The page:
Wednesday, March 28, 2012
After years of staring longingly at the mammoth and expensive Twilight Imperium boardgame I finally got a chance to play it. Happily it turned out to be one of the most awesome games I've played. It takes forever to finish, there are a zillion components, and requires a massive board and lots of players. Having said that, it is an epic space game with lots of ways to play and win and leaves you feeling like your time spent playing was worth every moment. Recently a sister game called Rex was released and we played it last week.
Rex is a rebadged edition of the old Dune game. Dune is stuck in license purgatory and the publishers of Twilight were able to obtain the rights to the game system and release it as Rex. The game depicts the final battle at the galactic imperial capital. Various races struggle to grab power or join a winning alliance and walk away the new rulers of the galaxy. Each race is different in how it plays and also in it's victory conditions. One race, for example, wins if no one else wins. Another can win just by guessing the winner before the game begins.
The principles of Rex are pretty straightforward. Players have troops which can move around the game board. They can generate income and use it to buy more troops or special weapons. When players fight they total up their number of troops committed plus any special weapons and the winner is the one with the higher total. Some regions of the board have special properties but the number of special or fiddly rules is remarkably small.
Two rules elements stand out. The first is that each race has significantly different special powers. The powers aren't complex but they do give each race a vastly different feel in play. One race has access to hidden information, one rakes in the income, one can swarm onto the boar from one location. They all seem balanced and they tie into the other exciting element.
Players can win the game in a number of ways. They can occupy key territories. They can formally ally with other players and win as a group. They can potentially ally with other players and then betray them at the last moment. "Betraying" is risky and can either win you solo glory or send you plummeting into defeat as a loser and a traitor. Much of the fun of the game is planning how you hope to win and then making that happen.
I enjoyed Rex. The components are fabulous. The board looks great. The rules are pretty simple. The only downsides are that the components are initially pretty intimidating and that the theme is tied into the Twilight Imperium universe. As a science fiction fan I don't mind that but I could imagine someone saying "who are these people, what's Mecatol Rex?" and if you have a player who needs to know every detail of the theme they may not enjoy Rex. Otherwise it's a great politics and strategy game and we have a blast with it.
Years ago I heard about a new game called Dungeon Lords. The idea was that each player would develop a dungeon and stock it with monsters and then compete to see whose dungeon was most effective at defeating pesky adventurers. For me this was a no-brainer and my wife pre-ordered it for me for my birthday. Well it finally arrived and I unpacked it and read the rules. What a mess. I didn't understand the dynamics at all. It seemed random, fiddly, and the play strategy was completely unclear to me. Sadly, Dungeon Lords has sat on my shelf unplayed for years. Although not discarded, since it's obviously crazy to get rid of games, miniatures, or toys of any sort.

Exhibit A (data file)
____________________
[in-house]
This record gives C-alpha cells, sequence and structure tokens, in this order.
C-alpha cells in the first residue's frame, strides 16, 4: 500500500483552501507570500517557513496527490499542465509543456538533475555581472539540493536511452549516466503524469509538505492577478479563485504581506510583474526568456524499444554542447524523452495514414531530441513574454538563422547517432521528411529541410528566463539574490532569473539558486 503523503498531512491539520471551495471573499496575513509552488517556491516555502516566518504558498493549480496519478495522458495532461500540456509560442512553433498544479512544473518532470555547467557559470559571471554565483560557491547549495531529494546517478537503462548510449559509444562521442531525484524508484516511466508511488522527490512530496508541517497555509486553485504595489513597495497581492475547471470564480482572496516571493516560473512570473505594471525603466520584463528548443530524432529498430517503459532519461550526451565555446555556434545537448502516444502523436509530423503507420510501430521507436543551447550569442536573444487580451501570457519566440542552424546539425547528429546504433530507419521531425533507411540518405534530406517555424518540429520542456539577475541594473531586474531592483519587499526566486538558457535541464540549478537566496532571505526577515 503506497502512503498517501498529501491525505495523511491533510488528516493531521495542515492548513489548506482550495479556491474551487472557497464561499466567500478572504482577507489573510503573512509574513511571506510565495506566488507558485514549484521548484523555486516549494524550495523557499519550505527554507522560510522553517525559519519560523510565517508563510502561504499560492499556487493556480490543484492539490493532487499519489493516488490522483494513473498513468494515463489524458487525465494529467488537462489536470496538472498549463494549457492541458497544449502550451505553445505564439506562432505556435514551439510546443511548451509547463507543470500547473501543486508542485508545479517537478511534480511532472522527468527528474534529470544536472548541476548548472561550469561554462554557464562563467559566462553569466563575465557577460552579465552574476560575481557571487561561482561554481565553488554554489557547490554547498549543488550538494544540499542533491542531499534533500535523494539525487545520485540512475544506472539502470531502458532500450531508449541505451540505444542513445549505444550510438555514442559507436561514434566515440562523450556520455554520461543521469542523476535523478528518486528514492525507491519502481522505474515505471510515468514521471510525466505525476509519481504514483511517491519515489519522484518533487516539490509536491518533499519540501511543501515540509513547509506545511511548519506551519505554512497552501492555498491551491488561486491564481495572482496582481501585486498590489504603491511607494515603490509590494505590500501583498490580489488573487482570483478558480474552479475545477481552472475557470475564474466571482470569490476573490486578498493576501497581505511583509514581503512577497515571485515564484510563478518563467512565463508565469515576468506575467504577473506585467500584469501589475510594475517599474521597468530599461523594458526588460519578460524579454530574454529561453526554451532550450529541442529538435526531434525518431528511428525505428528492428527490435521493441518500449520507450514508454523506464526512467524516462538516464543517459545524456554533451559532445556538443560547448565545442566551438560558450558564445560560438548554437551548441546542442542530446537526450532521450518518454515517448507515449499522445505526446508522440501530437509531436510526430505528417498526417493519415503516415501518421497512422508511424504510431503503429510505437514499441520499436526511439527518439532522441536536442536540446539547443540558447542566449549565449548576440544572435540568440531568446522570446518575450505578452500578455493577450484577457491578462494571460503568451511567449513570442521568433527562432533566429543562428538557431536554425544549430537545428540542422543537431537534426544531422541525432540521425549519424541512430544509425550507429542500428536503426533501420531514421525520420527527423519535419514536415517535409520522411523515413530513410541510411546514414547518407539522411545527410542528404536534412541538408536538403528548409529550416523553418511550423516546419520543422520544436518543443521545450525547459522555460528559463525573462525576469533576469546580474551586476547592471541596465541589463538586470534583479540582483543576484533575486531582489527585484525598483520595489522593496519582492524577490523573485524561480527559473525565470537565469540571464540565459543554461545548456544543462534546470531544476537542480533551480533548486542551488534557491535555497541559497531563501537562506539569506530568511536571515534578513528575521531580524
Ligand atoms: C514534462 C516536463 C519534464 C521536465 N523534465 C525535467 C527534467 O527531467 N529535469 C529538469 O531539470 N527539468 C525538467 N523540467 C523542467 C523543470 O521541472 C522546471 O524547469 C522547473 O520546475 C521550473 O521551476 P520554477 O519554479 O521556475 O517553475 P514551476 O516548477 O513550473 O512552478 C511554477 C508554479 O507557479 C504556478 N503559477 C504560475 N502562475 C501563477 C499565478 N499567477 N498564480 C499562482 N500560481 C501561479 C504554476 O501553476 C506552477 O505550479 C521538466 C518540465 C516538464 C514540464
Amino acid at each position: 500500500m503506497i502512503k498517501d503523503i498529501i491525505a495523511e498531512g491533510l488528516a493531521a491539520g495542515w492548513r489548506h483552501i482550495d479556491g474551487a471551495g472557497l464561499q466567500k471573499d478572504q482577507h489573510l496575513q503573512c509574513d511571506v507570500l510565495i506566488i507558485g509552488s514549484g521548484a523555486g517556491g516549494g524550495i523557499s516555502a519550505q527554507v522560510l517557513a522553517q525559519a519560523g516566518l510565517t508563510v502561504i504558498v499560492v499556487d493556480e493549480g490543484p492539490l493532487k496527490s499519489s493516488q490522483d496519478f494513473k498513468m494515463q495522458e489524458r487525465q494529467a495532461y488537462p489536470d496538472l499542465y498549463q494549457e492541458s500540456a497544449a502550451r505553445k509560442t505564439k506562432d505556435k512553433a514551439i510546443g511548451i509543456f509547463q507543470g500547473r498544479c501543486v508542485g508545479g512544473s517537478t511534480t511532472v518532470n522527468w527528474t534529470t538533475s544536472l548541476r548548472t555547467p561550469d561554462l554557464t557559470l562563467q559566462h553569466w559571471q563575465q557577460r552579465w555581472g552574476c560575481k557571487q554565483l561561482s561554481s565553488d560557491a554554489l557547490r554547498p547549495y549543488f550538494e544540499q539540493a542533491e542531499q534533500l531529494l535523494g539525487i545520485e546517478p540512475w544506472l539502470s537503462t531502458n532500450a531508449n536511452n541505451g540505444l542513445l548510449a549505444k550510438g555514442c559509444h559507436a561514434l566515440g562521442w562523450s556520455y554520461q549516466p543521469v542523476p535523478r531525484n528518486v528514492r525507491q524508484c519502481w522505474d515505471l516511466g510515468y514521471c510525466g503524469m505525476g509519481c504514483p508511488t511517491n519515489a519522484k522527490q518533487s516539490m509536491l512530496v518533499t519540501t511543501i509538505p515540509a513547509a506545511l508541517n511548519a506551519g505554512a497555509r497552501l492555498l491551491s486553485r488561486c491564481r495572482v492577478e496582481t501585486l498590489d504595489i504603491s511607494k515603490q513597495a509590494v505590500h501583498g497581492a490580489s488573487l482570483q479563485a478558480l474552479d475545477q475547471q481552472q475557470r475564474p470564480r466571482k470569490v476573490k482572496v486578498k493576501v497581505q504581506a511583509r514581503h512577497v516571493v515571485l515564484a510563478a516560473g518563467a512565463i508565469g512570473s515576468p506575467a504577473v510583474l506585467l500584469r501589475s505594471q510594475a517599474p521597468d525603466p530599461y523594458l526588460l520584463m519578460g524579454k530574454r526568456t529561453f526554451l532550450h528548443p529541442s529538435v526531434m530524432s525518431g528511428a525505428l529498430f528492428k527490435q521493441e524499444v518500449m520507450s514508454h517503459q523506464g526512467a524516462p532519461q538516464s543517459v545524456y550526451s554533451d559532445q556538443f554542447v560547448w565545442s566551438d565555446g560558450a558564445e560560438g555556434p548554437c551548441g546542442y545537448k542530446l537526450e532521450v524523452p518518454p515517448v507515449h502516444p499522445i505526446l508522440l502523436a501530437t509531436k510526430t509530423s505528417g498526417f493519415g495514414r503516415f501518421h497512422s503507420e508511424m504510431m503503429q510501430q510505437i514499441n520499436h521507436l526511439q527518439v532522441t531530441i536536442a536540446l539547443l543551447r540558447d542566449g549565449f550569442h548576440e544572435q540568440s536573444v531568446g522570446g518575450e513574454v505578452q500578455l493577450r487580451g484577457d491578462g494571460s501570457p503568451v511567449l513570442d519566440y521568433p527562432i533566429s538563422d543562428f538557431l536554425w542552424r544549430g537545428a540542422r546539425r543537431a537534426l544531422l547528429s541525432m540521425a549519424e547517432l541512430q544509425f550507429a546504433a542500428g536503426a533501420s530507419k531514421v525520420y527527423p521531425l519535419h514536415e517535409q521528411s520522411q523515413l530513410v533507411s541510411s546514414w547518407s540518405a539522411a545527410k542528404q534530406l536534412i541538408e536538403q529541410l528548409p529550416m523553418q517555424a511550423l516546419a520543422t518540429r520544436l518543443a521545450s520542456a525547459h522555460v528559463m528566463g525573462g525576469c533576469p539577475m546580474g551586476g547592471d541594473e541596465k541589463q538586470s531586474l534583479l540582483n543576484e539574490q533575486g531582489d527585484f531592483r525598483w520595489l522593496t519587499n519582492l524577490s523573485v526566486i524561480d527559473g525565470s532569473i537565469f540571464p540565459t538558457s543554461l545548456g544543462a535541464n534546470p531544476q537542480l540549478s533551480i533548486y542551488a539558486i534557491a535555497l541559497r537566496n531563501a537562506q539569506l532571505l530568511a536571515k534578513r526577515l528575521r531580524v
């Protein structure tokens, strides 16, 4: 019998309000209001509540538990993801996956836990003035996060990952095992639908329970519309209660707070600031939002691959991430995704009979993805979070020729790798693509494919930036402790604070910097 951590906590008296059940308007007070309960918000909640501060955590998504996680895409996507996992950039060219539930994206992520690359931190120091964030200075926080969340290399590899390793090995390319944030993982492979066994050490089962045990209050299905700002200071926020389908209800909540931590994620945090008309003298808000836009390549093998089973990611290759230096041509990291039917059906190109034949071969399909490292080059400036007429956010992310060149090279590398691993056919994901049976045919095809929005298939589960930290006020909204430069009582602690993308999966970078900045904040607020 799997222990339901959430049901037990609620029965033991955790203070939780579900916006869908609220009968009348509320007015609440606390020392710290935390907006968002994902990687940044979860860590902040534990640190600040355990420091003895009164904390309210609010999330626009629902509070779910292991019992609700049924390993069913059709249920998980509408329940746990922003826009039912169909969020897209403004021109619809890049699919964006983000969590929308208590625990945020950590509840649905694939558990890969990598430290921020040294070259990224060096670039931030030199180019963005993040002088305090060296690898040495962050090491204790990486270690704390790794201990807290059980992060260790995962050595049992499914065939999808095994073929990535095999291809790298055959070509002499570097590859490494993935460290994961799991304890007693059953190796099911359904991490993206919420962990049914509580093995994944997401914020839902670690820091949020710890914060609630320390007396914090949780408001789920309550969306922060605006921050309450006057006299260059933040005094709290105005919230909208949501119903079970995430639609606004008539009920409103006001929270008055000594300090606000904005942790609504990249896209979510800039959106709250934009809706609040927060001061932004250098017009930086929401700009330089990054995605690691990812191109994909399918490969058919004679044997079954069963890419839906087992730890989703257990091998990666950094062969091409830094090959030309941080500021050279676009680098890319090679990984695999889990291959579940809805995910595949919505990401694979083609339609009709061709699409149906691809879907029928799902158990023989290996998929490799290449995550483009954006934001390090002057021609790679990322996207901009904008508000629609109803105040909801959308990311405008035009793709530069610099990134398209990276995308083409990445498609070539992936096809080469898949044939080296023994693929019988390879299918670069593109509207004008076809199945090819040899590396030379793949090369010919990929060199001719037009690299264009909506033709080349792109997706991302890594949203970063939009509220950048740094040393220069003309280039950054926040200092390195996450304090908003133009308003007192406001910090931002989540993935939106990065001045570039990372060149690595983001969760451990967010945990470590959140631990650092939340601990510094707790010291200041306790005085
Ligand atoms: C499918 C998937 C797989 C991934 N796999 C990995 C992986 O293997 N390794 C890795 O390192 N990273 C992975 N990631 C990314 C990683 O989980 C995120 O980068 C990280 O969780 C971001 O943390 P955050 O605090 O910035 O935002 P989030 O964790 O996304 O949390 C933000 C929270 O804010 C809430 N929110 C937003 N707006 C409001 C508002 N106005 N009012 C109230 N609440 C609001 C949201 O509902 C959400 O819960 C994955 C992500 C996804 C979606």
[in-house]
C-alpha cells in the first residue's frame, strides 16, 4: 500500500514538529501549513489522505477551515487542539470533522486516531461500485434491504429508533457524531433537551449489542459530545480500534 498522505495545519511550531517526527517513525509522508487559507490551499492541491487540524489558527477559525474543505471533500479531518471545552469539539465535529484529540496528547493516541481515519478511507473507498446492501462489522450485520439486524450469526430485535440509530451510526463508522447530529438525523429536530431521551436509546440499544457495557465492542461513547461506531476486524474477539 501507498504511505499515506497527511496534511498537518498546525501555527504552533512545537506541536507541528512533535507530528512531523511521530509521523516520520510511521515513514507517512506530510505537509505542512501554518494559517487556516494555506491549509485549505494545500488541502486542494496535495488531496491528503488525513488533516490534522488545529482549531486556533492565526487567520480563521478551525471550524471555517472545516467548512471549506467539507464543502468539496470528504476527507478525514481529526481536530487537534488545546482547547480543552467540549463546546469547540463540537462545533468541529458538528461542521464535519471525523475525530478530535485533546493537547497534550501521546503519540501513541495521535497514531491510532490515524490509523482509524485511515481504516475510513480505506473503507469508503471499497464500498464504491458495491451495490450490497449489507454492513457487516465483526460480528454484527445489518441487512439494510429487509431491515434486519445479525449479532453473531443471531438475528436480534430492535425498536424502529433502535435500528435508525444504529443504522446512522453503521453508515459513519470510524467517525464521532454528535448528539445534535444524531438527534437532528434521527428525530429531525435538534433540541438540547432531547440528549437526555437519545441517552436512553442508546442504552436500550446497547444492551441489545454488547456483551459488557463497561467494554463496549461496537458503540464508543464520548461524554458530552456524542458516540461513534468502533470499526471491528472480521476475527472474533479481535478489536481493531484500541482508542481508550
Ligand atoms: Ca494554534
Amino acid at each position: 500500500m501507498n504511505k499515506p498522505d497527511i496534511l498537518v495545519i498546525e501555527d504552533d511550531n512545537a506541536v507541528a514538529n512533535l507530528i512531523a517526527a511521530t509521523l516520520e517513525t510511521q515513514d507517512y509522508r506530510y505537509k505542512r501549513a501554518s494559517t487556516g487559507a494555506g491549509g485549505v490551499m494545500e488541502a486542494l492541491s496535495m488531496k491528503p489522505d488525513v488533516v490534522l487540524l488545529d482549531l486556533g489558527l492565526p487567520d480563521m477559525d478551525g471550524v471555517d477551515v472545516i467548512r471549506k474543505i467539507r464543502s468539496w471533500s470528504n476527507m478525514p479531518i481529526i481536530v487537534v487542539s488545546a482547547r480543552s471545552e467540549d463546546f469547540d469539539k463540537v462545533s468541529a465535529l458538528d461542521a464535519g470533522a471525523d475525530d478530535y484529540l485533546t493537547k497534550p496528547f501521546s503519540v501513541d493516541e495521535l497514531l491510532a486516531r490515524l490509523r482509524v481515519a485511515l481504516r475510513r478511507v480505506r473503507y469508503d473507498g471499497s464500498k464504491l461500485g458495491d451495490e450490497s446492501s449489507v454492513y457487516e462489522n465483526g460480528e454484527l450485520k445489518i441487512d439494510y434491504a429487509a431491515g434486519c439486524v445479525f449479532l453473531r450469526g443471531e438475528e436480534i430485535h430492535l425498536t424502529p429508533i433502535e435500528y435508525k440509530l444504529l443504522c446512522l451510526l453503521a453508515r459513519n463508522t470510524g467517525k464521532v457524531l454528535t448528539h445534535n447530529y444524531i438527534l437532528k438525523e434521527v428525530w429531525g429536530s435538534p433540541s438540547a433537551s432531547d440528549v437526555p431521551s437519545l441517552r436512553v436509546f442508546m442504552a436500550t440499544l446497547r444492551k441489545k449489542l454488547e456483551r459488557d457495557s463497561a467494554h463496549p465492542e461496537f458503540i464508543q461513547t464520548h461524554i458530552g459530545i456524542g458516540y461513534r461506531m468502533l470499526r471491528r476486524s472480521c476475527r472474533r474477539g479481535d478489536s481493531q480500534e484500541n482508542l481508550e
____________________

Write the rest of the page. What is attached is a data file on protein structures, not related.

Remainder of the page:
Last week game player Joy brought Dungeon Petz to board game night. Again, this seemed like a no-brainer. In Dungeon Petz you purchase and raise crazy dungeon animals and sell them to vampires, trolls, and witches as pets. The theme sounded great, the game was colorful and well illustrated, and the title made use of zany spelling tricks. Spelling things with a "z" instead of an "s" is only slightly less entertaining than using multiple "x's" to show how Exx-Treeeeme a product is.
Sadly, Dungeon Petz is almost as complex and fiddly as it's forbear Dungeon Lords. Each player has a troop of workers and in each turn you can assign each worker a particular task. There are a finite number of tasks available each turn and some are going to be wildly more desirable than others so much of the game revolves around getting your workers in the right place at the right time. Over time each player buys baby pets and then raises them until they can be sold to various dungeon dwellers. A vampire may want a very scary pet, while a troll queen may want a cute, small pet. The buyers appear in random order and if you're lucky enough to have raised the right kind of pet you'll score lots of points.
I suspect that serious board gamers manage Dungeon Petz well and have lots of fun. For me, I struggled to get any sense of strategy and somehow most of my pets died of illness before even being sold, which was remarkably depressing. I hated the limited worker placement options (which I know is a hallmark of this sort of game) and the few pets I managed to keep alive turned out to be the wrong types for the buyers who appeared randomly.
I found Dungeon Petz to be weirdly complex and overall kind of sad, at least for any player who can't keep their pets healthy and happy. It's a shame because the illustrations and theme are really appealing. I rarely play a game that just leaves me cold but this one did.